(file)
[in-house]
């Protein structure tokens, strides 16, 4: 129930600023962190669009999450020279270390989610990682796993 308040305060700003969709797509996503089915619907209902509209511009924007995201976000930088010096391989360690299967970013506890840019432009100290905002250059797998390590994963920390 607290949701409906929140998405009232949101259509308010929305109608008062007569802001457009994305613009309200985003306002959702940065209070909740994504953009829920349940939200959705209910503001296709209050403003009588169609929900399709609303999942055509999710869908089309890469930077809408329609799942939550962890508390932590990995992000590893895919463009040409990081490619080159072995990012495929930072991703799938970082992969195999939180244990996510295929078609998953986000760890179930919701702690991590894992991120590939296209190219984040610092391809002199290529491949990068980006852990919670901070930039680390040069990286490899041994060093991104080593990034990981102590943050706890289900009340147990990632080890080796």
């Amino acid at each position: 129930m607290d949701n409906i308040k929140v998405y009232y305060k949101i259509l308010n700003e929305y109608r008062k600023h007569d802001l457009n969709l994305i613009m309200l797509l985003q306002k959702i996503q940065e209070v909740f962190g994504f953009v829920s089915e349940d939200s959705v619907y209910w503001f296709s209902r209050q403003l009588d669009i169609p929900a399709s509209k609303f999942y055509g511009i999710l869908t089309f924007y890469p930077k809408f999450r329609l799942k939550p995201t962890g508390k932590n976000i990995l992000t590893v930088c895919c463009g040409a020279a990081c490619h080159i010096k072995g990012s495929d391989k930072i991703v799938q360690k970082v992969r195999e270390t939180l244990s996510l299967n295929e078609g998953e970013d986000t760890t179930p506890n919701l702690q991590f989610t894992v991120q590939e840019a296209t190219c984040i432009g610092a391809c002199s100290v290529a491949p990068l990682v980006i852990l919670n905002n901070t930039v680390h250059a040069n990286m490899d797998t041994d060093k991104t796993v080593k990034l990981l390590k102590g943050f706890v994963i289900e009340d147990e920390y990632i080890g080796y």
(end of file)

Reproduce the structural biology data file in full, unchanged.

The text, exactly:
[in-house]
């Protein structure tokens, strides 16, 4: 129930600023962190669009999450020279270390989610990682796993 308040305060700003969709797509996503089915619907209902509209511009924007995201976000930088010096391989360690299967970013506890840019432009100290905002250059797998390590994963920390 607290949701409906929140998405009232949101259509308010929305109608008062007569802001457009994305613009309200985003306002959702940065209070909740994504953009829920349940939200959705209910503001296709209050403003009588169609929900399709609303999942055509999710869908089309890469930077809408329609799942939550962890508390932590990995992000590893895919463009040409990081490619080159072995990012495929930072991703799938970082992969195999939180244990996510295929078609998953986000760890179930919701702690991590894992991120590939296209190219984040610092391809002199290529491949990068980006852990919670901070930039680390040069990286490899041994060093991104080593990034990981102590943050706890289900009340147990990632080890080796």
């Amino acid at each position: 129930m607290d949701n409906i308040k929140v998405y009232y305060k949101i259509l308010n700003e929305y109608r008062k600023h007569d802001l457009n969709l994305i613009m309200l797509l985003q306002k959702i996503q940065e209070v909740f962190g994504f953009v829920s089915e349940d939200s959705v619907y209910w503001f296709s209902r209050q403003l009588d669009i169609p929900a399709s509209k609303f999942y055509g511009i999710l869908t089309f924007y890469p930077k809408f999450r329609l799942k939550p995201t962890g508390k932590n976000i990995l992000t590893v930088c895919c463009g040409a020279a990081c490619h080159i010096k072995g990012s495929d391989k930072i991703v799938q360690k970082v992969r195999e270390t939180l244990s996510l299967n295929e078609g998953e970013d986000t760890t179930p506890n919701l702690q991590f989610t894992v991120q590939e840019a296209t190219c984040i432009g610092a391809c002199s100290v290529a491949p990068l990682v980006i852990l919670n905002n901070t930039v680390h250059a040069n990286m490899d797998t041994d060093k991104t796993v080593k990034l990981l390590k102590g943050f706890v994963i289900e009340d147990e920390y990632i080890g080796y």